Ciliary neurotrophic factor receptor

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ciliary neurotrophic factor receptor
Identifiers
SymbolCNTFR
Entrez1271
HUGO2170
OMIM118946
RefSeqNM_001842
UniProtP26992
Other data
LocusChr. 9 p13

The ciliary neurotrophic factor receptor, also known as CNTFR, binds the ciliary neurotrophic factor. This receptor and its cognate ligand support the survival of neurons.[1] This receptor is most closely related to the interleukin-6 receptor. This receptor possesses an unusual attachment to the cell membrane through a glycophosphatidylinositol linkage.[2]

Model organisms

Model organisms have been used in the study of CNTFR function. A conditional knockout mouse line, called Cntfrtm1a(EUCOMM)Wtsi[7][8] was generated as part of the International Knockout Mouse Consortium program — a high-throughput mutagenesis project to generate and distribute animal models of disease to interested scientists.[9][10][11]

Male and female animals underwent a standardized phenotypic screen to determine the effects of deletion.[5][12] Twenty five tests were carried out on mutant mice and one significant abnormality was observed: no homozygous mutant animals were observed at weaning. The remaining tests were therefore carried out on adult heterozygous mutant animals, but no further abnormalities were seen.[5]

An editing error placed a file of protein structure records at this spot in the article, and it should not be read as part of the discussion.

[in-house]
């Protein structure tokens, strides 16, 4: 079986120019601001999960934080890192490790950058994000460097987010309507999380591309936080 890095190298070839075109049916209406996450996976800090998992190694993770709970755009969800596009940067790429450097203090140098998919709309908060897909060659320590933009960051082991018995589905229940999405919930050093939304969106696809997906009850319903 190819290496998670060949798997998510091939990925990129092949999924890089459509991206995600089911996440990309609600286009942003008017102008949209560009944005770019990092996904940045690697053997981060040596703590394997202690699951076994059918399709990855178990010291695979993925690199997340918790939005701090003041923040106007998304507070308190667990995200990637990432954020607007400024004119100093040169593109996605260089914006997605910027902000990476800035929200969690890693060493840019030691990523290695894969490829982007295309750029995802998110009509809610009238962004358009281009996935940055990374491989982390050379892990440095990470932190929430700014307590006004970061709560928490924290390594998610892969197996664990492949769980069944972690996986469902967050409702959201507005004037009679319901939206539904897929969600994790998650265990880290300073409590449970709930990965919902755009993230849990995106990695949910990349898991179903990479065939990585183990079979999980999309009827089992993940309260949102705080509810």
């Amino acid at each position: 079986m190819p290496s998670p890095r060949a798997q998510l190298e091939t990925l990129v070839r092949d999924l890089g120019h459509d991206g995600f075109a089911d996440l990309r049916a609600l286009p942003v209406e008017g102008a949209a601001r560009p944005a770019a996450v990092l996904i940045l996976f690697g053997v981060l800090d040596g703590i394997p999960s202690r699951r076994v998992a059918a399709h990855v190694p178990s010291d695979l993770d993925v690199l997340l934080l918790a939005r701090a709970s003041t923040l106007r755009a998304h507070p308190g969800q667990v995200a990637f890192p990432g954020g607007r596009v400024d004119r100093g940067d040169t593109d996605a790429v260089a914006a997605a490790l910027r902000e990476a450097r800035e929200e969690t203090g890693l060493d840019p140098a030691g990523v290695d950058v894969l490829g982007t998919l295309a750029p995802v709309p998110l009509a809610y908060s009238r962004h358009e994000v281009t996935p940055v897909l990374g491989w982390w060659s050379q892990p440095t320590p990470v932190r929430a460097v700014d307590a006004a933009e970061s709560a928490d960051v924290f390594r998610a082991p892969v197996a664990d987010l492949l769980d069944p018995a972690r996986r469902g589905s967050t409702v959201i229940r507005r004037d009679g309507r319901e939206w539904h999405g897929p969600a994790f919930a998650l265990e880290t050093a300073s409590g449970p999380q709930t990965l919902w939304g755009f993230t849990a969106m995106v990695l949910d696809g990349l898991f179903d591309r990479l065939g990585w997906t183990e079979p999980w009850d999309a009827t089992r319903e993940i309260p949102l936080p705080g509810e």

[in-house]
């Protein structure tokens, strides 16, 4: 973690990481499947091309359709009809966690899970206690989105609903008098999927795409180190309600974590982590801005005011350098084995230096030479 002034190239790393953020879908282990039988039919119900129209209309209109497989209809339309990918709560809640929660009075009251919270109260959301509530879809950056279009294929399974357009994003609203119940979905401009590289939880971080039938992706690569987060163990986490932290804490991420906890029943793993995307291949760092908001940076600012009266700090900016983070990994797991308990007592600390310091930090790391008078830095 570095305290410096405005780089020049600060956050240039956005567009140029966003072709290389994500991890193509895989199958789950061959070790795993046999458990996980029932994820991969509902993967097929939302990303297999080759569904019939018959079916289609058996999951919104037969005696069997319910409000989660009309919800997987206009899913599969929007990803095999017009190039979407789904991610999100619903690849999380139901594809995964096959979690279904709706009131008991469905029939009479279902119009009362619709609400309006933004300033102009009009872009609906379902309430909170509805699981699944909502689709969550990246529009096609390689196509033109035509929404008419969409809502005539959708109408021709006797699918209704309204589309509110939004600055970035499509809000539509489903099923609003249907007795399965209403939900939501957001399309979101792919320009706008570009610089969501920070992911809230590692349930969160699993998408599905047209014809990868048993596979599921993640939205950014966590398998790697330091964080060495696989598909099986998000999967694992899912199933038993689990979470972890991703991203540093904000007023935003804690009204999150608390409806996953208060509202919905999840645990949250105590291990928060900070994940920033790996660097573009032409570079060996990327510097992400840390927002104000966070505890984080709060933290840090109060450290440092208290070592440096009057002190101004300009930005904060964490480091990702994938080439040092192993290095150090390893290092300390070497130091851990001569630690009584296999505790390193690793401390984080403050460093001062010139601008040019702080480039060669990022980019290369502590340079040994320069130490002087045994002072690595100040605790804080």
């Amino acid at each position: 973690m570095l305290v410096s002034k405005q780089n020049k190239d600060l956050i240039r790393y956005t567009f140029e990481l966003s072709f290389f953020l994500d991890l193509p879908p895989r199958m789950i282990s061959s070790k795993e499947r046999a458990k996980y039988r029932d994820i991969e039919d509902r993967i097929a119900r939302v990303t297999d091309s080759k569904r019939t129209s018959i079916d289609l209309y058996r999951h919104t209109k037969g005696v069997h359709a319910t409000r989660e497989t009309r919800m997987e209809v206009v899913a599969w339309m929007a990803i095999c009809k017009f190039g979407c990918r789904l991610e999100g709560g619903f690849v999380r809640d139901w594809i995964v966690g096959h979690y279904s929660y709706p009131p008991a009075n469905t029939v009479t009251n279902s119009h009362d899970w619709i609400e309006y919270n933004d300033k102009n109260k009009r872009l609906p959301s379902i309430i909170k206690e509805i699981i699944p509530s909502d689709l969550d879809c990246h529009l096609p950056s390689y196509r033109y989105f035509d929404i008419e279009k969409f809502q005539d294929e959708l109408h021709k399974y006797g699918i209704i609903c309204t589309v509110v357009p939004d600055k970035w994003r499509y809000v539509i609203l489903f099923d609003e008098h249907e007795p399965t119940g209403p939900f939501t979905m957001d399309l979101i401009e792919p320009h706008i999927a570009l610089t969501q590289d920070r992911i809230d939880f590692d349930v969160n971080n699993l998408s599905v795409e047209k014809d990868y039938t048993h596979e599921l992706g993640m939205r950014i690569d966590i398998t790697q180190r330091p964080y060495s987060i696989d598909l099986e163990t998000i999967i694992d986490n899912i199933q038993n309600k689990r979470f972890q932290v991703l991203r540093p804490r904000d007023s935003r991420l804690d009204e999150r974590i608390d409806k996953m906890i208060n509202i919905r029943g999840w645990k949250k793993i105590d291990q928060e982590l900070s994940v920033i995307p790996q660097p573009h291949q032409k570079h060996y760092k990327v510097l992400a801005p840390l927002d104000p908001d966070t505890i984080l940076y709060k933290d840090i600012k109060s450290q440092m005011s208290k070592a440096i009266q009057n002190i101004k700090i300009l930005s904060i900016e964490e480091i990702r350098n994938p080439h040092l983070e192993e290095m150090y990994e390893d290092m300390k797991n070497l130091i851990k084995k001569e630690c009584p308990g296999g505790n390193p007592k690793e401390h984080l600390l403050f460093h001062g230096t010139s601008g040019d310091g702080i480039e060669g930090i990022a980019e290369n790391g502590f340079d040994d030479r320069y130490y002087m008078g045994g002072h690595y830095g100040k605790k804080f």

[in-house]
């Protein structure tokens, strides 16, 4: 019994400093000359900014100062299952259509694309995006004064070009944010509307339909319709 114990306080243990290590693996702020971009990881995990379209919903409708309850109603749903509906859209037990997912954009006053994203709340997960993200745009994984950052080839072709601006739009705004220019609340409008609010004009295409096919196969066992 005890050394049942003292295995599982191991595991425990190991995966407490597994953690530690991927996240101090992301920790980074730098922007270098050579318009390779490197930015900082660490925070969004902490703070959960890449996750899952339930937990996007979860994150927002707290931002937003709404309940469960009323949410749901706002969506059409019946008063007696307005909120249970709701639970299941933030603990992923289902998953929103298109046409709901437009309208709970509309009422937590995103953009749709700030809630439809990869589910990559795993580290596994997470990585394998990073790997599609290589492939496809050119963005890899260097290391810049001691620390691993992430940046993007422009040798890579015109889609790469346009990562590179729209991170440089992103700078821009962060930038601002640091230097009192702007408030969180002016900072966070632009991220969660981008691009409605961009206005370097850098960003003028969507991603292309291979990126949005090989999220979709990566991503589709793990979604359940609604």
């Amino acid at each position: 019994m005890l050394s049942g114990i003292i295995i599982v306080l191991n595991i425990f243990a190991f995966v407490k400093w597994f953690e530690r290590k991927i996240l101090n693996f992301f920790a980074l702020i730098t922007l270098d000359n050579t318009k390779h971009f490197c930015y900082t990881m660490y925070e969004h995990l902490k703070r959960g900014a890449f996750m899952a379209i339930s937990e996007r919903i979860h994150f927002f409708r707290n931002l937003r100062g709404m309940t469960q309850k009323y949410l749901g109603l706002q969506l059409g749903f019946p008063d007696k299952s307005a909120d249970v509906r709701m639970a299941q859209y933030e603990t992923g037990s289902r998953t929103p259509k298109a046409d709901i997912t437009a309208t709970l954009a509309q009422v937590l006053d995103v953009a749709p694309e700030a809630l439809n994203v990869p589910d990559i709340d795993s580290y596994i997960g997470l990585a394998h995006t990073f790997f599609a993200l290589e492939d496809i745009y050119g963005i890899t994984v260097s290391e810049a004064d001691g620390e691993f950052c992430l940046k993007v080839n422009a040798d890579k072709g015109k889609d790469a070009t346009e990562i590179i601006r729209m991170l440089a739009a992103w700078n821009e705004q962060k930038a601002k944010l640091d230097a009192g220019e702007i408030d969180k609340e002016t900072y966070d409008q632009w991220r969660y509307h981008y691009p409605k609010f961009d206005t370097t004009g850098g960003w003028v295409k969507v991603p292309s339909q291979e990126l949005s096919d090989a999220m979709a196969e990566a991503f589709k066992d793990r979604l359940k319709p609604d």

References

  1. Davis S, Aldrich TH, Valenzuela DM, Wong VV, Furth ME, Squinto SP, Yancopoulos GD (1991). "The receptor for ciliary neurotrophic factor". Science. 253 (5015): 59–63. doi:10.1126/science.1648265. PMID 1648265.
  2. Sleeman MW, Anderson KD, Lambert PD, Yancopoulos GD, Wiegand SJ (2000). "The ciliary neurotrophic factor and its receptor, CNTFR alpha". Pharm Acta Helv. 74 (2–3): 265–72. doi:10.1016/S0031-6865(99)00050-3. PMID 10812968.
  3. "Salmonella infection data for Cntfr". Wellcome Trust Sanger Institute.
  4. "Citrobacter infection data for Cntfr". Wellcome Trust Sanger Institute.
  5. 5.0 5.1 5.2 Gerdin AK (2010). "The Sanger Mouse Genetics Programme: High throughput characterisation of knockout mice". Acta Ophthalmologica. 88 (S248). doi:10.1111/j.1755-3768.2010.4142.x.
  6. Mouse Resources Portal, Wellcome Trust Sanger Institute.
  7. "International Knockout Mouse Consortium".
  8. "Mouse Genome Informatics".
  9. Skarnes, W. C.; Rosen, B.; West, A. P.; Koutsourakis, M.; Bushell, W.; Iyer, V.; Mujica, A. O.; Thomas, M.; Harrow, J.; Cox, T.; Jackson, D.; Severin, J.; Biggs, P.; Fu, J.; Nefedov, M.; De Jong, P. J.; Stewart, A. F.; Bradley, A. (2011). "A conditional knockout resource for the genome-wide study of mouse gene function". Nature. 474 (7351): 337–342. doi:10.1038/nature10163. PMC 3572410. PMID 21677750.
  10. Dolgin E (June 2011). "Mouse library set to be knockout". Nature. 474 (7351): 262–3. doi:10.1038/474262a. PMID 21677718.
  11. Collins FS, Rossant J, Wurst W (January 2007). "A mouse for all reasons". Cell. 128 (1): 9–13. doi:10.1016/j.cell.2006.12.018. PMID 17218247.
  12. van der Weyden L, White JK, Adams DJ, Logan DW (2011). "The mouse genetics toolkit: revealing function and mechanism". Genome Biol. 12 (6): 224. doi:10.1186/gb-2011-12-6-224. PMC 3218837. PMID 21722353.

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